OECD Regional Outlook 2016

Productive Regions for Inclusive Societies

image of OECD Regional Outlook 2016

Regions and cities are where the effects of policies to promote economic growth and social inclusion are felt in day-to-day life. The OECD Regional Outlook 2016 examines the widening productivity gap across regions within countries, and the implications of these trends for the well-being of people living in different places. It discusses how structural policies, public investment and multi-level governance reforms can help boost productivity and address inclusion. Drawing on a survey of OECD countries, the Outlook  highlights country practices in regional, urban, and rural development policy that guide public investment. The Special Focus Part II on rural areas looks at different types of rural area and their productivity performance trends, and suggests that countries move towards a “Rural Policy 3.0”. The Policy Forum on Regions and Cities: Implementing Global Agendas includes chapters by many leading global organisations on how regions and cities can be instrumental in achieving the targets of agreements such as the Paris Accord and the Sustainable Development Goals.  Individual country profiles provide an overview of regional, urban and rural development policies as well as performance in terms of productivity and well-being among different regions.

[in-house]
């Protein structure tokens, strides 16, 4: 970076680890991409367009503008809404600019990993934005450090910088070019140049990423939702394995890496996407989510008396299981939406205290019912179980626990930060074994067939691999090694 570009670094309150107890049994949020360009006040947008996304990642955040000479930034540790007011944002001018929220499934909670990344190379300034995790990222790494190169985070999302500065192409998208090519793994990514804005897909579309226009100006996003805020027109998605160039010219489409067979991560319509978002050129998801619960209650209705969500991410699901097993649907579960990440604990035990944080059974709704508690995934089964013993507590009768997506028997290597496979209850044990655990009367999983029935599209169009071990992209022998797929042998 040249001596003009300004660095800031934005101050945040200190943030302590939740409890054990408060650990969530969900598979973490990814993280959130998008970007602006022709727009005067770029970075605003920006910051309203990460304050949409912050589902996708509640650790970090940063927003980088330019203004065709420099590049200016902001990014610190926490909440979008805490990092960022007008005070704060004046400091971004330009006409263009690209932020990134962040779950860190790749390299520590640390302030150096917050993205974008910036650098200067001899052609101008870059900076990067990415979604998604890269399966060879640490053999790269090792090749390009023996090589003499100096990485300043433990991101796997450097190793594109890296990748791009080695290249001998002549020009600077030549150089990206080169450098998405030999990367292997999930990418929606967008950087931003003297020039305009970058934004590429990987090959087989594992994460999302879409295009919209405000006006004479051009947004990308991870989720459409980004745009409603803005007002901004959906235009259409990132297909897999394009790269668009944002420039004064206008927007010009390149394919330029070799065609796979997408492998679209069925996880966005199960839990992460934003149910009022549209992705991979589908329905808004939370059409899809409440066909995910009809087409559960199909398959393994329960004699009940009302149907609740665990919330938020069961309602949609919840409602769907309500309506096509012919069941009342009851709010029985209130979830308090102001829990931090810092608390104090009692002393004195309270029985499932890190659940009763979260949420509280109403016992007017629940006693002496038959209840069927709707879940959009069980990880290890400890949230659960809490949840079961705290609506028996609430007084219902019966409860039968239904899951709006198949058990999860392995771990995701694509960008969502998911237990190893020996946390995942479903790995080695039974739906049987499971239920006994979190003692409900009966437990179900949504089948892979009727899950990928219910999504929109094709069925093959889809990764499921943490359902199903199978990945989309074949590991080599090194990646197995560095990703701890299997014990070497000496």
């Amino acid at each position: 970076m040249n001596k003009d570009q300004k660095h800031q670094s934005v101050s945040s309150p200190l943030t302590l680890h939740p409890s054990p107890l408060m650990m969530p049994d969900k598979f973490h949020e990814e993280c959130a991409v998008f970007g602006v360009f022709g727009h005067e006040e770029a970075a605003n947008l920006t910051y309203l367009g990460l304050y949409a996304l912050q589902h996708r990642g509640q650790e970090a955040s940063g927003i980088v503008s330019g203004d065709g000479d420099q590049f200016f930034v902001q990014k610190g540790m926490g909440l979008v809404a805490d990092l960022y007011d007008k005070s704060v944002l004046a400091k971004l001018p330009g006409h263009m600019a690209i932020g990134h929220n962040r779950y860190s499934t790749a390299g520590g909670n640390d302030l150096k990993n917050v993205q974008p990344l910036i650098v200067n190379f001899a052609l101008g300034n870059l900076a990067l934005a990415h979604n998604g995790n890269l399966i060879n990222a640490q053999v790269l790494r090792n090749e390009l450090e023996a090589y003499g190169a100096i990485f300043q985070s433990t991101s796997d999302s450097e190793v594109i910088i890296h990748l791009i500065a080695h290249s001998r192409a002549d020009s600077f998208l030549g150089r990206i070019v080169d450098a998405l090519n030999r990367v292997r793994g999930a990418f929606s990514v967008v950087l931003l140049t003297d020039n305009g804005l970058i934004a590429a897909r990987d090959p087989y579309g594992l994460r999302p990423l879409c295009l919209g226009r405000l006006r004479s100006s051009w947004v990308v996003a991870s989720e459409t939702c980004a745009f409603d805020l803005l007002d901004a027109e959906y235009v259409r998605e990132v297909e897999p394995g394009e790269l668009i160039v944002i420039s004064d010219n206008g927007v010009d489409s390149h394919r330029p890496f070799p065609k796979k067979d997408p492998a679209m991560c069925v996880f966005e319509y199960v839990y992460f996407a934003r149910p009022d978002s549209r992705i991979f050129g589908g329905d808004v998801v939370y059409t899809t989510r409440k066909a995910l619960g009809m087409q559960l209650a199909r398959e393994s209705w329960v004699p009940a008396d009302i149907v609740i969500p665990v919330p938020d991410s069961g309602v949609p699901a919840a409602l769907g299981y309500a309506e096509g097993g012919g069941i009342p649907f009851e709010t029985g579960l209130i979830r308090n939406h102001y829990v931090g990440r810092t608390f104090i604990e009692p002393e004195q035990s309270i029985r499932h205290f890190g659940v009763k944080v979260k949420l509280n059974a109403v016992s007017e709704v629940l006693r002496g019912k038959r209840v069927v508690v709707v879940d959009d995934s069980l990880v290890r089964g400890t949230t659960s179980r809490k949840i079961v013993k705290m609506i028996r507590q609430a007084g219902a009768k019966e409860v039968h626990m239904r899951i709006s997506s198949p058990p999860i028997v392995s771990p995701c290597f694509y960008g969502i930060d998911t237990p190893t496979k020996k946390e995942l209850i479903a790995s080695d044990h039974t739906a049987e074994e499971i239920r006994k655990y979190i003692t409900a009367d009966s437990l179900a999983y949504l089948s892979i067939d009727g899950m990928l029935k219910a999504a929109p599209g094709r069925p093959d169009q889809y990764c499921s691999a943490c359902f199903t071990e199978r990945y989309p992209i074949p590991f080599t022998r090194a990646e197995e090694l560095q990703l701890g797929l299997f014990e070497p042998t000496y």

English Also available in: French

Executive Summary

Regions matter for building productive economies and inclusive societies. This third edition of the OECD Regional Outlook shows that while gaps in GDP per capita across OECD countries have narrowed over the last two decades, within their own borders countries are witnessing increasing income gaps among regions, cities and people. Leading regions and cities are now competing more with global peers than with others in the same country. There will always be interregional gaps, but those regions lagging behind have opportunities to catch up in terms of social and economic development. By helping to fuel the catching-up machine, countries can reap a double dividend of both increased aggregate productivity and inclusion.

English Also available in: French

This is a required field
Please enter a valid email address
Approval was a Success
Invalid data
An Error Occurred
Approval was partially successful, following selected items could not be processed due to error